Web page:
For the complex ions Co(en) (ox)Z- and Co(en) (mal)z-, it was found that the rotational strength in the visible region for the malonato complex was approximately twice that for the oxalato ~ o m p l e x . ~On the other hand, for the ions Co(g1y) (ox)zz- and Co(g1y) (ma1)Z2-, the rotational strength in the visible region for the oxalato complex is about twice that for the malonato ~omplex.~ For the series Co(en)zX+, where X = C03*-, ox, or mal, the carbonato complex gave the highest rotational strength and the malonato complex gave the lowest, but it was thought that complete resolution was not achieved for the malonato ~ o m p l e x . ~ More circular dichroism data are needed to determine whether it is ring size or some other property of these anions which is important for determining the rotational strengths of the d-d transitions of these complexes. Experimental Section The optically active isomers of the new complexes are characterized by (+) or (-), the sign of the lowest energy CD maximum. Ethylenediamine-N,N’-diacetic acid was obtained from K & K Laboratories, Inc., or from Pfaltz and Bauer, Inc., and used without further purification. (3) B. E. Douglas, R. A. Haines, and J. G. Brushmiller, Inovg. Chem., 2, 1194 (1963). (4) K. Yamasaki, J. Hidaka, and Y . Shimura, private communication. (5) R. A. Haines, Ph.D. Thesis, University of Pittsburgh, 1964. Resolution being checked.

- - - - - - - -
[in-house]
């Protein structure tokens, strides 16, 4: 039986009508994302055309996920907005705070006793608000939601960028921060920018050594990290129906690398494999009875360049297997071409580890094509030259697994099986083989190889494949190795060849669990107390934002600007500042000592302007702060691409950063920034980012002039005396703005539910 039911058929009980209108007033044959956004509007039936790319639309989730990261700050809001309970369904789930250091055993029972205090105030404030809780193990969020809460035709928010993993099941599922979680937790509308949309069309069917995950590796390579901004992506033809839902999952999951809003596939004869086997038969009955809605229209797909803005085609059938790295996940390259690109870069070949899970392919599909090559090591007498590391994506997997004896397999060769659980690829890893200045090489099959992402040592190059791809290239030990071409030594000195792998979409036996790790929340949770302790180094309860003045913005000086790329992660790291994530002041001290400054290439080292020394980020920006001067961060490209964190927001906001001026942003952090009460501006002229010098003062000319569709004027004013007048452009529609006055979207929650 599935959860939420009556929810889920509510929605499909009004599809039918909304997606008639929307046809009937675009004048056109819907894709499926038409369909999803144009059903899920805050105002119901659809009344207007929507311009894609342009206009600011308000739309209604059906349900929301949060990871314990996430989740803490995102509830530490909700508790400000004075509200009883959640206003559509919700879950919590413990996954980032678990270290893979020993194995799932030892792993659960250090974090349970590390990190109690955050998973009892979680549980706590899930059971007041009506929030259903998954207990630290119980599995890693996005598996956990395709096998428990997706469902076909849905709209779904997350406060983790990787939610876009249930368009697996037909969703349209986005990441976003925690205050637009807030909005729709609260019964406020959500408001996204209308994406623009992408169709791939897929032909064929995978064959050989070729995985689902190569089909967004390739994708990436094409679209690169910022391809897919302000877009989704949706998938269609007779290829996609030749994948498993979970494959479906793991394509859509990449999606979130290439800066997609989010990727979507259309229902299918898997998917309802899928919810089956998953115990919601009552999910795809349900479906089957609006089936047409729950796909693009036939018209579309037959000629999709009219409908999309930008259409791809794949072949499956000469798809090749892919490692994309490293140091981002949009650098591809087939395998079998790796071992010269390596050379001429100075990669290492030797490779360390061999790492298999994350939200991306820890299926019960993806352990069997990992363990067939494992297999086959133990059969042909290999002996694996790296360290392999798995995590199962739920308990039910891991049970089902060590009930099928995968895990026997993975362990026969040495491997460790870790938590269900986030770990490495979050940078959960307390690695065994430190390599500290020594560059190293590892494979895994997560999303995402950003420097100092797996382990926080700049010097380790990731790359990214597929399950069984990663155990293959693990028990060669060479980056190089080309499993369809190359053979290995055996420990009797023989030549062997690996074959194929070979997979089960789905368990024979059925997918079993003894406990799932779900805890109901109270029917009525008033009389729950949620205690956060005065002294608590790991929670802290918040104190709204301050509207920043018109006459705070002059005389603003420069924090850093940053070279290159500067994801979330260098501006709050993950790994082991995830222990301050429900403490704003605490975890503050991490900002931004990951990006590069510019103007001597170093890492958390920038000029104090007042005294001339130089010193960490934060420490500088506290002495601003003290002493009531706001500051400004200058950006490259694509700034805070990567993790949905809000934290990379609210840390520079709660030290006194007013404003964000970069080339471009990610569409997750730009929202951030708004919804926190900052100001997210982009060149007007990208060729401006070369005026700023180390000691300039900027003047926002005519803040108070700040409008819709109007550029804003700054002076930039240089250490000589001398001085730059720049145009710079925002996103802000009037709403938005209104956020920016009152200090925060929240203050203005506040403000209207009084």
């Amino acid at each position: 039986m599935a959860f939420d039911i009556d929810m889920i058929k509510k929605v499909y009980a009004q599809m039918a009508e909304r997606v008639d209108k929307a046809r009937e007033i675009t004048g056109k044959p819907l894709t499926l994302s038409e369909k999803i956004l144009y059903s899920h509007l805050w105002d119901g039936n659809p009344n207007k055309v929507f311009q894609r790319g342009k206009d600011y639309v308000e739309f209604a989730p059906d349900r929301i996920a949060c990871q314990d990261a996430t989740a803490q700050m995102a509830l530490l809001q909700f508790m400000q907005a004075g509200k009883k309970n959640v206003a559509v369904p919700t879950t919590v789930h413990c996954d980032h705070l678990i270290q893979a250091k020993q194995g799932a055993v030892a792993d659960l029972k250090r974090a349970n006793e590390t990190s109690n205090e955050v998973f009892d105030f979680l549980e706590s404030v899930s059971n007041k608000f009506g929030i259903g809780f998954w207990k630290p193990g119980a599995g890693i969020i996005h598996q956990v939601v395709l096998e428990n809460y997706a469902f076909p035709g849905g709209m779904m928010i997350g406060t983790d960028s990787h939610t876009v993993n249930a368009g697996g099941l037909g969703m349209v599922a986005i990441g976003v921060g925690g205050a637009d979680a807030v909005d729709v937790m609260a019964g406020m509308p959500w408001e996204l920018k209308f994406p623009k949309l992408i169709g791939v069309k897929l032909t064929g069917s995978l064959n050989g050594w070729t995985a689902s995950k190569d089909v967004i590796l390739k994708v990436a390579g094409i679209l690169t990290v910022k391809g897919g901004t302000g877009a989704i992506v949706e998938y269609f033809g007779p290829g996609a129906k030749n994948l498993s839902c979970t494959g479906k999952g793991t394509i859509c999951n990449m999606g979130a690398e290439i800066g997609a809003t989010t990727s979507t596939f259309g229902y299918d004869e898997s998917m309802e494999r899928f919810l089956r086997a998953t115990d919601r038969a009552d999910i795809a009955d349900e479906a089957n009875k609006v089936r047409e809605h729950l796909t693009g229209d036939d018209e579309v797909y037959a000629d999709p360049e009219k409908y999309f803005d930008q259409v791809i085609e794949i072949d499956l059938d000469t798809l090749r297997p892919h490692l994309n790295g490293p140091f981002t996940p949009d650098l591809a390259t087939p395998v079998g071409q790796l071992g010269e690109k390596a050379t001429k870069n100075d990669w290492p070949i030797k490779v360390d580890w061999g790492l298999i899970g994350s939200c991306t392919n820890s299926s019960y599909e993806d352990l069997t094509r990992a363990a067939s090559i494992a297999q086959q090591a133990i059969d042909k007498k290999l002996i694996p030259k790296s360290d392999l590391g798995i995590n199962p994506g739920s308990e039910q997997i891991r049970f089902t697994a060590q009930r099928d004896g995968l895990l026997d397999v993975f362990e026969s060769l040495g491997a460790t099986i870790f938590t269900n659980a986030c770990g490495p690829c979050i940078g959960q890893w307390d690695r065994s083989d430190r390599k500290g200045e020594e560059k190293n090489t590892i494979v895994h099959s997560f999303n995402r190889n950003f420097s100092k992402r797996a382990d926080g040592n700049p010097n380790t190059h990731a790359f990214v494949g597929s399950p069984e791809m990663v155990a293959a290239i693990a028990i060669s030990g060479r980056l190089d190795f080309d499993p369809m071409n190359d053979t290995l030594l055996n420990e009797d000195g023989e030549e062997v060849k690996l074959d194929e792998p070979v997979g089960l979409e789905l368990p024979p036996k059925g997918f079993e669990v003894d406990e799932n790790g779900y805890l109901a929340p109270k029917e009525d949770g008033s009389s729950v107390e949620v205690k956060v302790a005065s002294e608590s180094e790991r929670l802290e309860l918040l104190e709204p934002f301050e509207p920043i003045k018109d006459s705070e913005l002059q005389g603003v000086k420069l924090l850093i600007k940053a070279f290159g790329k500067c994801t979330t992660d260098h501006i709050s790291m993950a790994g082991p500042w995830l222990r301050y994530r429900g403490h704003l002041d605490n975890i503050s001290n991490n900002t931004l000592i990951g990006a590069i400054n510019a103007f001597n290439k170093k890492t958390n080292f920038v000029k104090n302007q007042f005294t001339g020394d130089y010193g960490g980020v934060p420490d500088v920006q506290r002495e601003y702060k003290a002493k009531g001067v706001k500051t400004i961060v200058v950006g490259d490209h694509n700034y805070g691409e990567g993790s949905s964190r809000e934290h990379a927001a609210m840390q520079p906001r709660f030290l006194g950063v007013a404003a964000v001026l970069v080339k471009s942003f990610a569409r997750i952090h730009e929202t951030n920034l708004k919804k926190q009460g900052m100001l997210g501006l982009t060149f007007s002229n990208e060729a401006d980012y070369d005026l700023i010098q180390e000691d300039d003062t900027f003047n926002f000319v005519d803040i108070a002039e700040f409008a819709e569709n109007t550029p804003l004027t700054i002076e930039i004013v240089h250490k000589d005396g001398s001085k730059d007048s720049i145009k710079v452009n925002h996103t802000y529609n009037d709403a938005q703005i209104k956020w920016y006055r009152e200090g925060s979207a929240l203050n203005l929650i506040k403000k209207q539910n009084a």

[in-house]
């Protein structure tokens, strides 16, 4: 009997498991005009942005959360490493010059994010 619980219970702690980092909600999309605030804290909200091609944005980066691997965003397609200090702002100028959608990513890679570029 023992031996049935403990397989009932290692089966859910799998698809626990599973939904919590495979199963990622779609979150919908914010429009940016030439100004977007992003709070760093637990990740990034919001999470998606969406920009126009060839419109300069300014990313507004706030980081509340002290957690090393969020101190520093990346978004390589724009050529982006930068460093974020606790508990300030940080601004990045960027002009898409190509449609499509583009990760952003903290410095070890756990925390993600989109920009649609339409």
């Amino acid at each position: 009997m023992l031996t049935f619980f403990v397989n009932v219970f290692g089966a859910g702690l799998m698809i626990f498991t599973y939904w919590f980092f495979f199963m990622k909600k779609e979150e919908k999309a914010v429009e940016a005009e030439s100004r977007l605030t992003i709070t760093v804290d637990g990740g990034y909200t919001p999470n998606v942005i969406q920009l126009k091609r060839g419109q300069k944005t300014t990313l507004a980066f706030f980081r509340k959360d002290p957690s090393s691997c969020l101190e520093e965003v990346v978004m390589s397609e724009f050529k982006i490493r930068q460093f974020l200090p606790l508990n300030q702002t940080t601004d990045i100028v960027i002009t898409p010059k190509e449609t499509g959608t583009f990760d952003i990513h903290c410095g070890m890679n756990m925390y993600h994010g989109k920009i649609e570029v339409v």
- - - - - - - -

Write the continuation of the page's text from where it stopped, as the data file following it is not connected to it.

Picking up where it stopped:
118 CAROLYN U'. VAN SAUNAND RODIE E. DOUGLAS Preparation of Potassium trans-Ethylenediamine-N,N'-diacetato(carbonato)cobaltate(III) Tetrahydrate, K[trans-Co(EDDA)C03].4HzO.-A solution of CoC12.6Hz0 (11.9 g, 0.05 mol) in water (10 ml) and 30y0 H202 (10 ml) was added dropwise to a cold slurry of KHC03 (25 g, 0.25 mol) in water (20 ml). The mixture was cooled in ice and stirred well during the addition. The resulting green solution was quickly filtered. Solid ethylenediamine-N,n"-diacetic acid (8.89 g, 0.05 mol) was added to the filtrate. The solution was heated a t 50' for 5 min. The resulting purple solution was cooled in ice and three volumes of 95% ethanol was gradually added. A purple oil separated. The supernatant liquid was decanted, the oil was redissolved in a minimum amount of water, and about one volume of 95% ethanol was slowly added. Purple crystals usually separated a t this point. If an oil formed, the above procedure was repeated until crystals were obtained; yield, 5.5 g. The air-dried crystals lost 3 mol of water per mole when dried in a vacuum oven a t 40" for 36 hr. The addition of strong acid to the complex caused evolution of COZ. Resolution.-(-))ars-[Co(en)20x]Br~H20 (7.3 g, 0.02 mol) and silver acetate (3.3 g, 0.02 mol) were combined and stirred for several minutes in 25 ml of water a t 60". The AgBr which had formed was removed and washed with warm water (5 ml). Solid K[trans-Co(EDDA)CO3] .HzO (4 g, 0.012 mol) was added to the filtrate with good stirring. After the solid had dissolved, the solution was cooled in ice for 1-2 hr. The red diastereoisomer (2.6 g) was removed. This material was recrystallized twice from warm water by cooling in ice; yield, 1.5 g, with AsSsj -5.7. Anal. Calcd for [Co(en)lox][Co(EDDA)COa]~3H20: C, 25.7; H , 5.26; N, 13.8. Found: C, 25.69; H , 5.48; N, 13.87. Since optically active trans-Co(EDDA)COa- could not be isolated from the diastereoisomer, its CD spectrum was obtained by subtracting the CD curve of (-)546-Co(en)2oxf from the curve of the diastereoisomer. The validity of this procedure was checked by the comparison of the CD curve of K[trans-(-)Co(EDDA)ox] with the curve obtained by the same procedure [(- )-Co(EDDX)ox] studied over a sixfold for [ ( - )~j-Co(en)20x] concentration range. The curves obtained directly and by subtraction of the contribution for the resolving agent agreed within 5'3, of Ae or better. The differences between the total areas of peaks were insignificant. Optical activity due to the trans-Co(EDDA)COs- was found to decrease rapidly for aqueous solutions of the diastereoisomer. Reproducible CD values were obtained by making measurements on cold solutions of the diastereoisomer immediately after mixing. A solution was replaced by a fresh one when i t no longer gave reproducible data (2-3 min after mixing in ice water). Seven solutions were required to obtain a complete CD curve for the 650-380-mp region of the spectrum. If (+)5~Co(en)2ox+was substituted for the ( - )546 isomer in the resolution procedure, the diastereoisomer containing the (+ ) isomer of trans-Co(EDDA)COs- was obtained. Preparation of Potassium trans-Ethylenediamine-N,N'-diacetato(oxalato)cobaltate(III) Dihydrate, K[trans-[Co(EDDA)ox] .2HzO.-Cobalt(II) carbonate (9.0 g, 0.075 mol) and ethylenediamine-N,N'-diacetic acid (13.2 g, 0.075 mol) were stirred together in 75 ml of water a t 60" for about 20 min. The resulting mixture was added to a solution of K2Cz04 (9.2 g, 0.05 mol) and H&Oa.2H20 (3.2 g, 0.025 mol) in 200 ml of water. Five grams of activated charcoal was added and air was bubbled through the mixture for 17 hr. The charcoal was removed and the red-purple filtrate was evaporated under a stream of air on a steam bath to a volume of 100 ml. The solution was cooled in ice for 2 hr. Purple crystals of K[trans-Co(EDDA)ox].2H10 (3.1 g ) were collected. The filtrate was left standing in the refrigerator for several days and a little ethanol was added to obtain 9 g of red solid. Recrystallization of this solid from warm water by cooling in ice gave 1 g of K[trans-Co(EDDA)ox].2HzO as the least soluble fraction. Anal. Calcd for K[Co(EDDd)ox] .2H20: C, 24.2; H, 3.54; N, 7.08. Found: C, 23.86; H , 3.71; N, 6.93.